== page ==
New York City parks need a whole lot more of the green stuff — money, that is. A new report by the Center for an Urban Future pitches 20 ideas on how the city can generate it, from asking hotel guests to pitch in to selling fallen trees. The report could spark ideas for other cities looking to raise revenue for their own parks systems.
Just to bring existing infrastructure up to a state of good repair, New York City’s parks system needs at least $685 million, the report says. In 2023, only 16% of the system’s almost $60 million in major maintenance needs were met. The Department of Parks and Recreation has faced years of budget cuts and maintenance worker shortages.
While New York City may have particularly old parks infrastructure compared with other cities, “we're not unique in dealing with this long-standing challenge of keeping pace with the growing infrastructure maintenance needs of public parks,” said Eli Dvorkin, the Center for an Urban Future’s editorial and policy director and an author of the report.
Smart Cities Dive caught up with Dvorkin on what value parks hold in a post-pandemic world and which of the report’s ideas he’s most excited about.
Editor’s note: This interview has been edited for length and clarity.
SMART CITIES DIVE: In the report, you talk about how the pandemic brought record levels of people to parks and plazas in New York City. Do you see a shift in how cities are assessing the value of their parks in recent years, either due to the pandemic or other factors?
ELI DVORKIN: The pandemic made it clear that parks aren't amenities. They are essential urban infrastructure as important to the functioning and vitality of cities as our transportation networks, our public health systems — and in fact, they are both of those things and more.
Which ideas in the report do you think are the most promising?
The first idea in the report is both promising and practical. It’s this idea of attaching a modest 50-cent or $1 surcharge on tickets sold [for] events at arenas and stadiums in New York that are built on parkland. We calculate [that the surcharge could] be positioned to generate tens of millions of dollars annually, which would be a significant portion of, for instance, the unmet maintenance needs in the park system every year, which last year totaled almost $60 million. We've actually already heard some really positive interest in that idea from city government so far.
We have a couple of ideas in here that I think are well-positioned to help take what is currently a cost for the city and actually make it into a new source of revenue. One example of that is to monetize organic waste in our parks, specifically the trees that fall every year in New York City's parks that we currently pay millions of dollars a year to dispose of. But that lumber has real value. If we're able to mill those trees into commercial lumber, we could take what is currently a pretty significant cost and actually turn it into a source of revenue.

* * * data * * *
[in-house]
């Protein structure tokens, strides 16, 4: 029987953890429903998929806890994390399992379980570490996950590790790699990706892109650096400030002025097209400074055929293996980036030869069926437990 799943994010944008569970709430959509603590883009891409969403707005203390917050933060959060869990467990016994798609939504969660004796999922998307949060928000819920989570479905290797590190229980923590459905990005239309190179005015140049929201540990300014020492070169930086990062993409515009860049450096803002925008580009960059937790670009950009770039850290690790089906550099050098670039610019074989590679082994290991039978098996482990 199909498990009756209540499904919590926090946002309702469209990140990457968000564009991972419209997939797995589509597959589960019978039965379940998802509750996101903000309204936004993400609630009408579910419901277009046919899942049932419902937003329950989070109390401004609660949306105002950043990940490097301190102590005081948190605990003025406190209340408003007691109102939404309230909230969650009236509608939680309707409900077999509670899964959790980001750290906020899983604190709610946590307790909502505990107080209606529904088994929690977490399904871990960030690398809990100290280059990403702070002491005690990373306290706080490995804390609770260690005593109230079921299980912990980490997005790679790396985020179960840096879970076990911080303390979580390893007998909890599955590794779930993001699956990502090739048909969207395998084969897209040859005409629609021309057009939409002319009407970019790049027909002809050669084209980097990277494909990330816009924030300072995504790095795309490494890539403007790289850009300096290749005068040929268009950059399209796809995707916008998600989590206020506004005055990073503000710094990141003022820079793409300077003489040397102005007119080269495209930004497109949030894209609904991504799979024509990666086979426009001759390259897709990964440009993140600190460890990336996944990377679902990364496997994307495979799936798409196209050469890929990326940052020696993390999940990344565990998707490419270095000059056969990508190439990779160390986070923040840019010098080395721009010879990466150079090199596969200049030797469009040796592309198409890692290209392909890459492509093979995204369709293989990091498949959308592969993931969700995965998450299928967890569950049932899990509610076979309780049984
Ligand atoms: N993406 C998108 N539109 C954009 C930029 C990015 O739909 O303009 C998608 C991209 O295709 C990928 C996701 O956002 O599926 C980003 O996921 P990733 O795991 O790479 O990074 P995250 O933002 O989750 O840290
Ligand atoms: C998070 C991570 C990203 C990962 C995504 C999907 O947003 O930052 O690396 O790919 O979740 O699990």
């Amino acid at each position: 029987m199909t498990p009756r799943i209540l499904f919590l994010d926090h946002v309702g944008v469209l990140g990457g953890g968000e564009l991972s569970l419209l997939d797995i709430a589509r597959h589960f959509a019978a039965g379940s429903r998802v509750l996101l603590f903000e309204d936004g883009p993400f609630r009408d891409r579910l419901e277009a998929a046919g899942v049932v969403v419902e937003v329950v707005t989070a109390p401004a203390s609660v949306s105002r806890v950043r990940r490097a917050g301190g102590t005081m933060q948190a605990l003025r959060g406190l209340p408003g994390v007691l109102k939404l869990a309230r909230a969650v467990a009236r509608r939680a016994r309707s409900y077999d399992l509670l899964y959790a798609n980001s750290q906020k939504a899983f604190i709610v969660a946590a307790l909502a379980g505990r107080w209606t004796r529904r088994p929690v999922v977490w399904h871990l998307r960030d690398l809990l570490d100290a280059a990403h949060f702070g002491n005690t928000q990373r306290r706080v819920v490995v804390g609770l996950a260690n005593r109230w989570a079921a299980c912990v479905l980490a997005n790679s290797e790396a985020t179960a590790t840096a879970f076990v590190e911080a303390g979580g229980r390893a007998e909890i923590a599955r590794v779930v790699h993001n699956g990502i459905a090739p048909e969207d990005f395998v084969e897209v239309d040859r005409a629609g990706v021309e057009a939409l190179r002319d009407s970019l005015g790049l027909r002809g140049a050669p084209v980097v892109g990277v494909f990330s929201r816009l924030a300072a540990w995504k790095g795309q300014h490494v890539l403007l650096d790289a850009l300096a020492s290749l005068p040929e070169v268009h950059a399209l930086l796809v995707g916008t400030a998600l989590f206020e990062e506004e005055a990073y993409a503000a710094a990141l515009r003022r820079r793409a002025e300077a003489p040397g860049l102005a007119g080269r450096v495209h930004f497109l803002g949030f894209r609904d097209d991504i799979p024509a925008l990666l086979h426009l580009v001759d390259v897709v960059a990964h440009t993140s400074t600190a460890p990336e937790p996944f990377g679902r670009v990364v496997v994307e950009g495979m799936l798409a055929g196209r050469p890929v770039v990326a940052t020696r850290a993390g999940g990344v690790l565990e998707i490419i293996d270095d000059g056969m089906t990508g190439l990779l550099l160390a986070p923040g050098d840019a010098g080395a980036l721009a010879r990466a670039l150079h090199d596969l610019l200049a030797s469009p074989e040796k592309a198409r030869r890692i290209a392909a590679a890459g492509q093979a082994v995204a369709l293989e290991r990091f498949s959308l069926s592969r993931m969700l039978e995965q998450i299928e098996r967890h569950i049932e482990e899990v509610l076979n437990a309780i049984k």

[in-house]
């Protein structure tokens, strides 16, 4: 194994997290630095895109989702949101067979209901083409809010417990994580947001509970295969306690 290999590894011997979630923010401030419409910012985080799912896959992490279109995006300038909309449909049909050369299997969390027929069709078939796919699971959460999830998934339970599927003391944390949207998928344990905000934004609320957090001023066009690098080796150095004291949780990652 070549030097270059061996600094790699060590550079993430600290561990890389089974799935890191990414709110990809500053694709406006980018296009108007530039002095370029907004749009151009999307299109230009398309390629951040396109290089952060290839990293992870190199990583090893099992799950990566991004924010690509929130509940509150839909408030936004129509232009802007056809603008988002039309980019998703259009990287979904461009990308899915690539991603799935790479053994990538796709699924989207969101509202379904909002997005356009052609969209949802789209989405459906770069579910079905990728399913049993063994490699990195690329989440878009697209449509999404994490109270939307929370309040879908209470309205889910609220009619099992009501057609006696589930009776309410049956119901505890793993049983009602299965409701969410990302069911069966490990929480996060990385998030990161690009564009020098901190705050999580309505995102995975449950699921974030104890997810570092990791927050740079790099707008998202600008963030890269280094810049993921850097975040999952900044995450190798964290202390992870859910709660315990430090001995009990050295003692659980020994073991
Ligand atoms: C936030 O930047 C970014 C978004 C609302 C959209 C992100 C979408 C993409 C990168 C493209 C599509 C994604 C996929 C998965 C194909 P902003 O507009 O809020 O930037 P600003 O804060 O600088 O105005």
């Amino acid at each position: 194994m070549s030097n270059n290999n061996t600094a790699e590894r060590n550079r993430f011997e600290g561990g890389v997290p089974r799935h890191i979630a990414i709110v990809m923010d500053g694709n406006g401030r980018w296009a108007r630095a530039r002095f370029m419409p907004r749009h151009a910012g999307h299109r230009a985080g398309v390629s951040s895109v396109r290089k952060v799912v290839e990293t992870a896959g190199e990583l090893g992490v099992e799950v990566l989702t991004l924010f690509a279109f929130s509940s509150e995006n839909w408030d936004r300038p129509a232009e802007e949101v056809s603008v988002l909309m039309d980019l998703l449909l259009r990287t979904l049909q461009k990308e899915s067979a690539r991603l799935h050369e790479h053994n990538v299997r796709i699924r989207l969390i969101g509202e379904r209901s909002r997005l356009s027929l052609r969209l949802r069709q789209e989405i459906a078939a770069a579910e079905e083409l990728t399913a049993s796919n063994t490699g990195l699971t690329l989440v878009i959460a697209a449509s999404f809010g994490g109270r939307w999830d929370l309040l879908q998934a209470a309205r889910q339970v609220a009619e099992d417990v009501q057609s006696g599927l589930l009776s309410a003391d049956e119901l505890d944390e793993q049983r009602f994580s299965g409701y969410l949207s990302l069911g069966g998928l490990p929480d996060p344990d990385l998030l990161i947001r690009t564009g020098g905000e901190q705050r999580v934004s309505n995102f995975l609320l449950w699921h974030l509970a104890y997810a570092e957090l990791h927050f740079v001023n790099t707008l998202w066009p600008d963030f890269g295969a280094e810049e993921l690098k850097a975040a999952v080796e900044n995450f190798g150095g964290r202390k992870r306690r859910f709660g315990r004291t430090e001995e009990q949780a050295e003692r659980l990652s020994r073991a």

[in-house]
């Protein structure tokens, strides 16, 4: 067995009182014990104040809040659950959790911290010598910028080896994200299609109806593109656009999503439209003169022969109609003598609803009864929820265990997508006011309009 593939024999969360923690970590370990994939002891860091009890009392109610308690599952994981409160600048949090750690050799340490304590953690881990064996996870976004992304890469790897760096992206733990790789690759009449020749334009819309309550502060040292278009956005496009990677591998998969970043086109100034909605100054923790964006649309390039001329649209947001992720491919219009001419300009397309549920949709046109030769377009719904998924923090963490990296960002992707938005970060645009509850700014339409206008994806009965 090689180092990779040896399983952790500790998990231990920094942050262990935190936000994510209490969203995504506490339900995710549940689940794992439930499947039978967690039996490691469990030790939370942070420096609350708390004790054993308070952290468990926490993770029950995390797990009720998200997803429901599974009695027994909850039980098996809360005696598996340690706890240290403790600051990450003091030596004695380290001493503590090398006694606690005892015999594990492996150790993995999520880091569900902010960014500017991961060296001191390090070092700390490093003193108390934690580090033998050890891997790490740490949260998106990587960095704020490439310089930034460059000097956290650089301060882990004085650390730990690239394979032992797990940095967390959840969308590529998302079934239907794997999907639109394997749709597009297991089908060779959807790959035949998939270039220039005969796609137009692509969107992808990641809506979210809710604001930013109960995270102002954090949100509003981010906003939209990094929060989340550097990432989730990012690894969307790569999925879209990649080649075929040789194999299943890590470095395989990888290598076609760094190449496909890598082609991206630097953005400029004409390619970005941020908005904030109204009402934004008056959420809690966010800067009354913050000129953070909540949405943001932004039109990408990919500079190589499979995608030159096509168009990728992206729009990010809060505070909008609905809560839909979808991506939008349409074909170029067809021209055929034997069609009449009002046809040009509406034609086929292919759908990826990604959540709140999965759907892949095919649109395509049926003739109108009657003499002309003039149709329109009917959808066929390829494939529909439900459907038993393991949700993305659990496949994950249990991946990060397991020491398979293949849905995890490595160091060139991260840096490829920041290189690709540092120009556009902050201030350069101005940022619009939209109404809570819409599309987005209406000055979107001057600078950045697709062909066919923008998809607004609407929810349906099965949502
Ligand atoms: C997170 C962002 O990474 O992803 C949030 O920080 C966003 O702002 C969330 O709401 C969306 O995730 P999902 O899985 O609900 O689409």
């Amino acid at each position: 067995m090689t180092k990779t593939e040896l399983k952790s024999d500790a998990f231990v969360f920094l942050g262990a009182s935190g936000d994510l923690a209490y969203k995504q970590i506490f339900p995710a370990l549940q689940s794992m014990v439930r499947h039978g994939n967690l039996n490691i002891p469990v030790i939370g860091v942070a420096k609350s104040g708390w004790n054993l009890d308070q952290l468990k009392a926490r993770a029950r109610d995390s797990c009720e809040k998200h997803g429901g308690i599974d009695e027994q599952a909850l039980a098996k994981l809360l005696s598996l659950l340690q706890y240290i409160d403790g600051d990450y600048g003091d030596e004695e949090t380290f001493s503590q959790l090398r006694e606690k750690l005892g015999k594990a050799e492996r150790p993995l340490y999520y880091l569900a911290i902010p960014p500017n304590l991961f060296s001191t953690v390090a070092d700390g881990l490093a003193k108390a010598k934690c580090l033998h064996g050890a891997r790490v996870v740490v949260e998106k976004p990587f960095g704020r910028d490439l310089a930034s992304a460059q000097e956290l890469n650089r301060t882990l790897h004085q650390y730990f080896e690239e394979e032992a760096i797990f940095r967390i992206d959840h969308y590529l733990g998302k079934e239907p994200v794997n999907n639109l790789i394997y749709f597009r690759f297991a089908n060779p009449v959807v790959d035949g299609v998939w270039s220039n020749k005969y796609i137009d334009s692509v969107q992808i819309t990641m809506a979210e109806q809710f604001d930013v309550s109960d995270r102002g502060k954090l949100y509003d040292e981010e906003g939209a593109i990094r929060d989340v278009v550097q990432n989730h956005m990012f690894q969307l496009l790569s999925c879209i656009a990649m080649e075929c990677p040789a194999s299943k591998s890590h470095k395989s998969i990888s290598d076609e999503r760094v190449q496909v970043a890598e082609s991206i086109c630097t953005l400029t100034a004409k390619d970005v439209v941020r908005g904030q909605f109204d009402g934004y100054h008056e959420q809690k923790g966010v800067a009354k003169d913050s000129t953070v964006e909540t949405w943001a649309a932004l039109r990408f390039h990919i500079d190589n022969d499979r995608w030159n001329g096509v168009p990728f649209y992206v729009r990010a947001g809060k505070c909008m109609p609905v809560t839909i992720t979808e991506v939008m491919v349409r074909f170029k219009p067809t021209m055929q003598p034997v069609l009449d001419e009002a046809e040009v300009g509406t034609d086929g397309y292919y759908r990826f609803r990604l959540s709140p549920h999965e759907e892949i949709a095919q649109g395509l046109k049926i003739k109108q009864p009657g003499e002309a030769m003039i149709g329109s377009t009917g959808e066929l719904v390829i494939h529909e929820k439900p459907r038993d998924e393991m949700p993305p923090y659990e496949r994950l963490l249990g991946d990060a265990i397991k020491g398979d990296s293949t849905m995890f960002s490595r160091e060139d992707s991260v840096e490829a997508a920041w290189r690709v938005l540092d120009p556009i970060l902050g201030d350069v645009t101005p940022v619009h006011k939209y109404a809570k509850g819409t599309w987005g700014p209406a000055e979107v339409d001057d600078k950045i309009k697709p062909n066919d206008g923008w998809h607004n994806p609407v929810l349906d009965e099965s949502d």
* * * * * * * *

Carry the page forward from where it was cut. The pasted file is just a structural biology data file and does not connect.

One that I'll throw out there that I think is really, really tangible is to significantly boost concessions revenues in the city's parks. Our report finds that concessions revenue generated on parks property has been basically flat for over a decade and has actually declined 25% since 2012, after adjusting for inflation.
I get that, obviously, no New Yorker wants to see mass-scale commercialization of public parkland. But this idea is about adding a relatively modest number of new concessions. We suggest 10 new restaurants and another 10 destination-worthy concessions, things like building a year-round spa [from] what is currently a seasonal bathhouse, for example. That wouldn't just generate revenue. That would really add to the experience for park goers.
We propose, for all new concessions revenue, an 80/20 split. Eighty percent of the new revenue would stay with the park where that new concession is located, but 20% of the new revenue would be allocated to a fund that would be used to prioritize maintenance and infrastructure needs in underserved parks all over the city, including — and specifically — parks that don't necessarily have the underlying economic conditions to allow for new concessions.
Do you think parks will, in the future, trend toward being more multiuse spaces?
Parks already are incredibly powerful examples of multiuse public spaces. We're potentially only trending more in that direction as policymakers gain a greater awareness and understanding of all of the intersecting needs and opportunities that come together in public parks and open spaces.
All of those opportunities are also challenges. We've got growing stresses across all of our urban infrastructure that are brought about and accelerated by climate change, for example.
The future is, I think, one in which parks are seen as on the front lines of so many of our urban challenges and also as more essential to the future success of cities than ever before. With the right approach to funding this infrastructure, cities can take much fuller advantage of all of these multiple benefits.